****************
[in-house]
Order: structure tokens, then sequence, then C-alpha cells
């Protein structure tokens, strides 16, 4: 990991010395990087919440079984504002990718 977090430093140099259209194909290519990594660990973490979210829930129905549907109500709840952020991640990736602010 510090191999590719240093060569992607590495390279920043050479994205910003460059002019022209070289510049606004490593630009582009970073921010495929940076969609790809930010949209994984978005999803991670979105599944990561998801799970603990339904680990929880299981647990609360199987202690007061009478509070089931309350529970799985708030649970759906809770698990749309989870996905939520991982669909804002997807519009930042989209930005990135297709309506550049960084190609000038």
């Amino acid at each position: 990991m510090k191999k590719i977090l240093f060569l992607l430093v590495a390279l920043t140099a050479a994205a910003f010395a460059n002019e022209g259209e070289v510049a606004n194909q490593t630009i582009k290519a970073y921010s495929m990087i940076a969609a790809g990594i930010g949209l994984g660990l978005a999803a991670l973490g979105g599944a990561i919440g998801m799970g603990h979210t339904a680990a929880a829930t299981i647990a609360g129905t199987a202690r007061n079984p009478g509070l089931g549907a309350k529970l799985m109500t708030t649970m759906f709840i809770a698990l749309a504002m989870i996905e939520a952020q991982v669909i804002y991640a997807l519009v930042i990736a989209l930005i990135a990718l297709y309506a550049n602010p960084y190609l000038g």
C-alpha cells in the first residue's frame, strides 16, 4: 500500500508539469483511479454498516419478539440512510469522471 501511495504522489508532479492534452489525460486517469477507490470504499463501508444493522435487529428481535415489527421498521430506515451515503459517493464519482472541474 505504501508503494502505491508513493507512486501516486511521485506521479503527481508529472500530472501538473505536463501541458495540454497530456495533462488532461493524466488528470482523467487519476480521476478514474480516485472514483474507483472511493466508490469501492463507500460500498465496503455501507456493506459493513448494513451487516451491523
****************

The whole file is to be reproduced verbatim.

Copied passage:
[in-house]
Order: structure tokens, then sequence, then C-alpha cells
């Protein structure tokens, strides 16, 4: 990991010395990087919440079984504002990718 977090430093140099259209194909290519990594660990973490979210829930129905549907109500709840952020991640990736602010 510090191999590719240093060569992607590495390279920043050479994205910003460059002019022209070289510049606004490593630009582009970073921010495929940076969609790809930010949209994984978005999803991670979105599944990561998801799970603990339904680990929880299981647990609360199987202690007061009478509070089931309350529970799985708030649970759906809770698990749309989870996905939520991982669909804002997807519009930042989209930005990135297709309506550049960084190609000038």
């Amino acid at each position: 990991m510090k191999k590719i977090l240093f060569l992607l430093v590495a390279l920043t140099a050479a994205a910003f010395a460059n002019e022209g259209e070289v510049a606004n194909q490593t630009i582009k290519a970073y921010s495929m990087i940076a969609a790809g990594i930010g949209l994984g660990l978005a999803a991670l973490g979105g599944a990561i919440g998801m799970g603990h979210t339904a680990a929880a829930t299981i647990a609360g129905t199987a202690r007061n079984p009478g509070l089931g549907a309350k529970l799985m109500t708030t649970m759906f709840i809770a698990l749309a504002m989870i996905e939520a952020q991982v669909i804002y991640a997807l519009v930042i990736a989209l930005i990135a990718l297709y309506a550049n602010p960084y190609l000038g």
C-alpha cells in the first residue's frame, strides 16, 4: 500500500508539469483511479454498516419478539440512510469522471 501511495504522489508532479492534452489525460486517469477507490470504499463501508444493522435487529428481535415489527421498521430506515451515503459517493464519482472541474 505504501508503494502505491508513493507512486501516486511521485506521479503527481508529472500530472501538473505536463501541458495540454497530456495533462488532461493524466488528470482523467487519476480521476478514474480516485472514483474507483472511493466508490469501492463507500460500498465496503455501507456493506459493513448494513451487516451491523